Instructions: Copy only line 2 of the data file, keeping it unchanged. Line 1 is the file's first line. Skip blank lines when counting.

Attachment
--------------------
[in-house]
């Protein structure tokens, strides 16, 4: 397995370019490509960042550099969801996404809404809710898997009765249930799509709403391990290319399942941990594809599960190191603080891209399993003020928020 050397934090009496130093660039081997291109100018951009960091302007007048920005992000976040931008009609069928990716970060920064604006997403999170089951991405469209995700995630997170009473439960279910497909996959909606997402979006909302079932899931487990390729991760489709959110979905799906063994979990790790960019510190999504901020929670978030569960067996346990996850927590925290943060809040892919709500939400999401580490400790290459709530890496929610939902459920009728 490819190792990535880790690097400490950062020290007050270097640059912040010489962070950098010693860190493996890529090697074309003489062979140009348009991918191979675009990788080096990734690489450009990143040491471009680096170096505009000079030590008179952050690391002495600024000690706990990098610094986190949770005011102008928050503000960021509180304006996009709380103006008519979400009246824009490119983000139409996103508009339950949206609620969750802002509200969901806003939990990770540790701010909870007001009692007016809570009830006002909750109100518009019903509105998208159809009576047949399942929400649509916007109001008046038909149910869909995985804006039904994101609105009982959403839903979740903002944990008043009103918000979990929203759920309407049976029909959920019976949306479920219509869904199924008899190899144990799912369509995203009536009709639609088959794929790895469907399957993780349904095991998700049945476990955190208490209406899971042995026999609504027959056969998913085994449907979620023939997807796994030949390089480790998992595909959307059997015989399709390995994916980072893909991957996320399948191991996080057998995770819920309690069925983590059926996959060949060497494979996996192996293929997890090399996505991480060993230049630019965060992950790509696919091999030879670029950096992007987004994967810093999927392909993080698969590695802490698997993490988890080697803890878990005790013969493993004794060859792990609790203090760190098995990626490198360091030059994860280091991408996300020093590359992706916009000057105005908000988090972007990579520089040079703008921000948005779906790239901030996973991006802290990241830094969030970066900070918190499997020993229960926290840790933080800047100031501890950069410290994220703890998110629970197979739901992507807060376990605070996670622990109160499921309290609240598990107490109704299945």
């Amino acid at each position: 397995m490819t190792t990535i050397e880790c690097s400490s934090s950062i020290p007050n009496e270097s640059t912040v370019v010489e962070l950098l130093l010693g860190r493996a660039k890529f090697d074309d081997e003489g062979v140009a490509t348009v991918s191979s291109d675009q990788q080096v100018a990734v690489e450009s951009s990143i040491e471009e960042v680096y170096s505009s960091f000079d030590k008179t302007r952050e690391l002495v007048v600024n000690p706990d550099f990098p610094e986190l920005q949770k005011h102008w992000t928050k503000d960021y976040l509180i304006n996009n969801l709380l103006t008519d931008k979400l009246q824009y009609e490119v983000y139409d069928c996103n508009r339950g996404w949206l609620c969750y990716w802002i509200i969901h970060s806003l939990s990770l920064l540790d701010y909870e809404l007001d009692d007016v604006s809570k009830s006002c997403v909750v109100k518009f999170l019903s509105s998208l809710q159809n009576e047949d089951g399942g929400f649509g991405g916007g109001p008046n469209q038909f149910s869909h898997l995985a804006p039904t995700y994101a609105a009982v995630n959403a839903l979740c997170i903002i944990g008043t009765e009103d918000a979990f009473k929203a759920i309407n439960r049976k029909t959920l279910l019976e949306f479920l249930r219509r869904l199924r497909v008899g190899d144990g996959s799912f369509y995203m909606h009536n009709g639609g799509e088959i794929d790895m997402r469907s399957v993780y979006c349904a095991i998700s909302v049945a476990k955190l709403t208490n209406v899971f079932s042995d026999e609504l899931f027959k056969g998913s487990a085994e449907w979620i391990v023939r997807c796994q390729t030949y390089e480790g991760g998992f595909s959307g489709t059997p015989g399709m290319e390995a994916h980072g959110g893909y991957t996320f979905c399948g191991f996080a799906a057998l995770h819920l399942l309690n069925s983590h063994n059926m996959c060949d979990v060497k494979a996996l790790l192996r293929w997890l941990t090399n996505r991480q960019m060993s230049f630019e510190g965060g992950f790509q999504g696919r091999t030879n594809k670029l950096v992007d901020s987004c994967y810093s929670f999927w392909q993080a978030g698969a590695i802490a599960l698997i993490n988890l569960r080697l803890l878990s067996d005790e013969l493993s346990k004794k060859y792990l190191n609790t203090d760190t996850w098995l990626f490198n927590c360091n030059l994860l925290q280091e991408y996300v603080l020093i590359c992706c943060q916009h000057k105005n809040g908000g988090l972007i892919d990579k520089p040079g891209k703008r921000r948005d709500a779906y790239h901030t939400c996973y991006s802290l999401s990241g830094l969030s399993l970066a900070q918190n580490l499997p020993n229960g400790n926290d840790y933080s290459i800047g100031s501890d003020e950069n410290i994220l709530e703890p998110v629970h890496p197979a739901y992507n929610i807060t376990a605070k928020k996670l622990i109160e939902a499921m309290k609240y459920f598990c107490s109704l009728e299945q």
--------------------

């Protein structure tokens, strides 16, 4: 397995370019490509960042550099969801996404809404809710898997009765249930799509709403391990290319399942941990594809599960190191603080891209399993003020928020 050397934090009496130093660039081997291109100018951009960091302007007048920005992000976040931008009609069928990716970060920064604006997403999170089951991405469209995700995630997170009473439960279910497909996959909606997402979006909302079932899931487990390729991760489709959110979905799906063994979990790790960019510190999504901020929670978030569960067996346990996850927590925290943060809040892919709500939400999401580490400790290459709530890496929610939902459920009728 490819190792990535880790690097400490950062020290007050270097640059912040010489962070950098010693860190493996890529090697074309003489062979140009348009991918191979675009990788080096990734690489450009990143040491471009680096170096505009000079030590008179952050690391002495600024000690706990990098610094986190949770005011102008928050503000960021509180304006996009709380103006008519979400009246824009490119983000139409996103508009339950949206609620969750802002509200969901806003939990990770540790701010909870007001009692007016809570009830006002909750109100518009019903509105998208159809009576047949399942929400649509916007109001008046038909149910869909995985804006039904994101609105009982959403839903979740903002944990008043009103918000979990929203759920309407049976029909959920019976949306479920219509869904199924008899190899144990799912369509995203009536009709639609088959794929790895469907399957993780349904095991998700049945476990955190208490209406899971042995026999609504027959056969998913085994449907979620023939997807796994030949390089480790998992595909959307059997015989399709390995994916980072893909991957996320399948191991996080057998995770819920309690069925983590059926996959060949060497494979996996192996293929997890090399996505991480060993230049630019965060992950790509696919091999030879670029950096992007987004994967810093999927392909993080698969590695802490698997993490988890080697803890878990005790013969493993004794060859792990609790203090760190098995990626490198360091030059994860280091991408996300020093590359992706916009000057105005908000988090972007990579520089040079703008921000948005779906790239901030996973991006802290990241830094969030970066900070918190499997020993229960926290840790933080800047100031501890950069410290994220703890998110629970197979739901992507807060376990605070996670622990109160499921309290609240598990107490109704299945």